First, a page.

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The Kinks’ Sunny Afternoon at the Mayflower

I’ll be honest, I hadn’t heard of The Kinks’ Sunny Afternoon when I took on this review. I wasn’t entirely sure what to expect and having only heard of two of the songs listed as featured in the musical (‘You Really Got Me’ and ‘All Day and All of the Night’), I was a little bit sceptical.

When the curtain was raised and the show started, I looked around and noticed there were quite a few empty seats and the majority of the audience was, well, old. I worried that I wouldn’t ‘get’ it, or that the humour and themes would totally pass me by. I could not have been more wrong.

It got off to an odd start with The Kinks playing as a supporting band to the ‘marmite’ character of Robert Wace, played by Joseph Richardson. You would be forgiven for wondering if you were watching the right musical. After a few minutes of Wace’s performance, which played as the soundtrack for several couples slow-dancing, an abrupt “F*** this!” came from the back of the stage, prompting the band to launch into an energetic performance of an I Gotta Move/You Really Got Me mash-up. I was hooked.

The Kinks Sunny Afternoon

From there it went from strength to strength. The production was simple, with few stage sets and backgrounds and minimal props besides the band’s instruments and amps. But it worked. It worked very well. The whole show was simple, raw and honest, and gave a thoroughly entertaining account of The Kinks’ rise to fame, with both the highs and lows of their turbulent career.

There was no sugar-coating the fickle music industry; the four front-men (Ryan O’Donnell as Ray Davies, Mark Newnham as Dave Davies, Garmon Rhys as Pete Quaife, and Andrew Gallow as Mick Avory) played their characters brilliantly, and the cast as a whole were incredible; each multi-talented as both backing-singers, dancers and masters of at least one instrument.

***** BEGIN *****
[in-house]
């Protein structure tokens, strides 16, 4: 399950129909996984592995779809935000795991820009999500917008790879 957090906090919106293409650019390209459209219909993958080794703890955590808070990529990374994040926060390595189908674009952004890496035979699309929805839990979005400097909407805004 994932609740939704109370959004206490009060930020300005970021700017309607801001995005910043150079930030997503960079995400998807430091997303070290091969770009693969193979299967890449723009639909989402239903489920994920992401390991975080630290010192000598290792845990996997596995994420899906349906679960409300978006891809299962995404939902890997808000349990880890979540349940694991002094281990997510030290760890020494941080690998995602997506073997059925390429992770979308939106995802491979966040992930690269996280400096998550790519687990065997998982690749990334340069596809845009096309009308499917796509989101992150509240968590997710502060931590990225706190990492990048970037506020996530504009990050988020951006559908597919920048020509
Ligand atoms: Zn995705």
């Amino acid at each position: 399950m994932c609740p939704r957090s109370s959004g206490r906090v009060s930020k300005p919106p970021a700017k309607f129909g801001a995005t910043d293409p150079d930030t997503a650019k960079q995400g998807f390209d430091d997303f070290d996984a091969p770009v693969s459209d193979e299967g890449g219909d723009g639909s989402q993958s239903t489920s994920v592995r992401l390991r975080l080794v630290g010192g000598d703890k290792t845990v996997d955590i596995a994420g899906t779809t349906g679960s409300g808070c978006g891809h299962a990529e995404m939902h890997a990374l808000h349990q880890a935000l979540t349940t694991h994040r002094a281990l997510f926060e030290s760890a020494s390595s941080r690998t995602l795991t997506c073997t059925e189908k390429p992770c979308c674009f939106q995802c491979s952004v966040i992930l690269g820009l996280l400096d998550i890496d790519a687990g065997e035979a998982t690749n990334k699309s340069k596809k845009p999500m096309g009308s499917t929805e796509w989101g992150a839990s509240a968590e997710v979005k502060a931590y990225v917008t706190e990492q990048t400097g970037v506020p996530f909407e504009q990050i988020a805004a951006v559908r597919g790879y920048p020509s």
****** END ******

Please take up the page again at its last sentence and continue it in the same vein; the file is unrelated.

We start in 1960s Muswell Hill, London, and follow the story of Ray Davies and his band as they go from passionate amateurs to professional superstar musicians. We meet them at the start of their journey as they are taken on by managers Robert Wace and Grenville Collins.

the kinks sunny afternoon

From there, we are taken with them to London and follow them through their American and British tours and gigs. However, there is a huge emphasis on Ray Davies’ life and we see every major event that he faces throughout that period – from his shotgun marriage to the birth of his first child, his struggles with fame and travelling, and everything in between. They even dedicate a scene to the infamous Avory-Dave Davies fight in Cardiff which is brilliantly choreographed to be both shocking and entertaining.

For me, Mark Newnham and Lisa Wright stole the show with their incredible portrayals of Dave Davies and Rasa, Ray Davies’ teen bride. Dave is well-known as the band’s youngest member; a witty, reckless, alcohol-loving, pill-popping, cross-dressing character. He had some incredible one-liners, hilarious gestures and mannerisms and just like the man himself, Newnham subtly ensured that all eyes were on him. Wright, on the other hand, gently introduced the audience to Rasa – a woman of few words who was loyal, fierce and full of talent and emotion.
the kinks sunny afternoon

While the cast put their own stamp on some of The Kinks’ best-known classics, they remained true to the unique story and style of the band, showcasing Ray Davies’ one-of-a-kind lyrical genius. But Wright’s Rasa gave the performance of the night with I Go To Sleep. The scene was set by O’Donnell with a performance of Sitting In My Hotel, sang down the phone to his doting wife; I Go To Sleep was Rasa’s response, and you really could have heard a pin drop. Her rendition was beautiful, haunting and resonated with anyone in that theatre who has ever been away from their partner.

Overall, the musical is a must-see for anyone who loves ‘60s music. It’s fresh, honest and endlessly entertaining and emotive. A modestly impressive work of brilliance.

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